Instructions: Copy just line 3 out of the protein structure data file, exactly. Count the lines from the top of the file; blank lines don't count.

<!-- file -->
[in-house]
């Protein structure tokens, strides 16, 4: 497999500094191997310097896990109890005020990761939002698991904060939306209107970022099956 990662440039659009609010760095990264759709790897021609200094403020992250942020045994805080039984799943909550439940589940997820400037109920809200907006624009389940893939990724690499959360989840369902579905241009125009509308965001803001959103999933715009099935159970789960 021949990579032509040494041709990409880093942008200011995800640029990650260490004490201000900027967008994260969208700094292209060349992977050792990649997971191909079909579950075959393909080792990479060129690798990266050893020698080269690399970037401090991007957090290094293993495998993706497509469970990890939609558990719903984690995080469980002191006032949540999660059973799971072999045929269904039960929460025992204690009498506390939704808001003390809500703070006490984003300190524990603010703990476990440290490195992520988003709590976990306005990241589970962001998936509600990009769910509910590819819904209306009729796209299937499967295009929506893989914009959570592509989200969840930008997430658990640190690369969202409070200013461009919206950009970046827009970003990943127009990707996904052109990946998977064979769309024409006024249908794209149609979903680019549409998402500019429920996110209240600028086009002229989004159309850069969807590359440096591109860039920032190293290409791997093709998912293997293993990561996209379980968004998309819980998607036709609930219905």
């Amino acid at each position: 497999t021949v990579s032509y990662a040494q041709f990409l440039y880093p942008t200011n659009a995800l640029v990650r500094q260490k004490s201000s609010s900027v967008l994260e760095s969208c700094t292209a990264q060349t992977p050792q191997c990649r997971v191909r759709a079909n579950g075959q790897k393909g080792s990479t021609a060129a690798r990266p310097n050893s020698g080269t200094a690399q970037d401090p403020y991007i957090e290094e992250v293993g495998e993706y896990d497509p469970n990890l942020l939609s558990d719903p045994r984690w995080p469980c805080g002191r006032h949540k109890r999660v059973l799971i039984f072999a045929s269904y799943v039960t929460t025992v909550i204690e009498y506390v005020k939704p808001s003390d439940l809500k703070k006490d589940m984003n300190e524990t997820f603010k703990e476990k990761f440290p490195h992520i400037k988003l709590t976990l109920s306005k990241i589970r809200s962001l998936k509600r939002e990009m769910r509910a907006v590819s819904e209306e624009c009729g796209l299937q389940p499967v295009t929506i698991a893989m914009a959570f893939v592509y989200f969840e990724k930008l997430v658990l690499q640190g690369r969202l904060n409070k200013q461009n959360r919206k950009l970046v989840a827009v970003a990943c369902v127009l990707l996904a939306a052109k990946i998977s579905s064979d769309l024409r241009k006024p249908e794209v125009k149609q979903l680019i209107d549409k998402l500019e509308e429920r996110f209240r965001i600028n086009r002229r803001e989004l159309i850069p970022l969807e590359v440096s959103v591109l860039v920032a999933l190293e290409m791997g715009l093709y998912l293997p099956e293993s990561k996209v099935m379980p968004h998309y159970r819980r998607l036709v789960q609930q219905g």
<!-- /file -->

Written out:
């Amino acid at each position: 497999t021949v990579s032509y990662a040494q041709f990409l440039y880093p942008t200011n659009a995800l640029v990650r500094q260490k004490s201000s609010s900027v967008l994260e760095s969208c700094t292209a990264q060349t992977p050792q191997c990649r997971v191909r759709a079909n579950g075959q790897k393909g080792s990479t021609a060129a690798r990266p310097n050893s020698g080269t200094a690399q970037d401090p403020y991007i957090e290094e992250v293993g495998e993706y896990d497509p469970n990890l942020l939609s558990d719903p045994r984690w995080p469980c805080g002191r006032h949540k109890r999660v059973l799971i039984f072999a045929s269904y799943v039960t929460t025992v909550i204690e009498y506390v005020k939704p808001s003390d439940l809500k703070k006490d589940m984003n300190e524990t997820f603010k703990e476990k990761f440290p490195h992520i400037k988003l709590t976990l109920s306005k990241i589970r809200s962001l998936k509600r939002e990009m769910r509910a907006v590819s819904e209306e624009c009729g796209l299937q389940p499967v295009t929506i698991a893989m914009a959570f893939v592509y989200f969840e990724k930008l997430v658990l690499q640190g690369r969202l904060n409070k200013q461009n959360r919206k950009l970046v989840a827009v970003a990943c369902v127009l990707l996904a939306a052109k990946i998977s579905s064979d769309l024409r241009k006024p249908e794209v125009k149609q979903l680019i209107d549409k998402l500019e509308e429920r996110f209240r965001i600028n086009r002229r803001e989004l159309i850069p970022l969807e590359v440096s959103v591109l860039v920032a999933l190293e290409m791997g715009l093709y998912l293997p099956e293993s990561k996209v099935m379980p968004h998309y159970r819980r998607l036709v789960q609930q219905g």